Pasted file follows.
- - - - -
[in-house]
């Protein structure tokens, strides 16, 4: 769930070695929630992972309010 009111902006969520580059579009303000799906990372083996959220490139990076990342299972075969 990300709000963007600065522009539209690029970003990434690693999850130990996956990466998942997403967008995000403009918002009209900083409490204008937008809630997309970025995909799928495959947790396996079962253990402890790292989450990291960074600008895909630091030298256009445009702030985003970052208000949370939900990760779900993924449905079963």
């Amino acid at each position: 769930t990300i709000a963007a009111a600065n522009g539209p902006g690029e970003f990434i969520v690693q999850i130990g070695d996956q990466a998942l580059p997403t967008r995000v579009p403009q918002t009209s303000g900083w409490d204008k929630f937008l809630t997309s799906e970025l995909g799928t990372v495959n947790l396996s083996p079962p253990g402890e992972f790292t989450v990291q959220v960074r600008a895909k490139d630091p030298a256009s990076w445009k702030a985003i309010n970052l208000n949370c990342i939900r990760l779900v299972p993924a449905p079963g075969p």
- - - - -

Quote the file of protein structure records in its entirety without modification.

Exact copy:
[in-house]
């Protein structure tokens, strides 16, 4: 769930070695929630992972309010 009111902006969520580059579009303000799906990372083996959220490139990076990342299972075969 990300709000963007600065522009539209690029970003990434690693999850130990996956990466998942997403967008995000403009918002009209900083409490204008937008809630997309970025995909799928495959947790396996079962253990402890790292989450990291960074600008895909630091030298256009445009702030985003970052208000949370939900990760779900993924449905079963």
């Amino acid at each position: 769930t990300i709000a963007a009111a600065n522009g539209p902006g690029e970003f990434i969520v690693q999850i130990g070695d996956q990466a998942l580059p997403t967008r995000v579009p403009q918002t009209s303000g900083w409490d204008k929630f937008l809630t997309s799906e970025l995909g799928t990372v495959n947790l396996s083996p079962p253990g402890e992972f790292t989450v990291q959220v960074r600008a895909k490139d630091p030298a256009s990076w445009k702030a985003i309010n970052l208000n949370c990342i939900r990760l779900v299972p993924a449905p079963g075969p």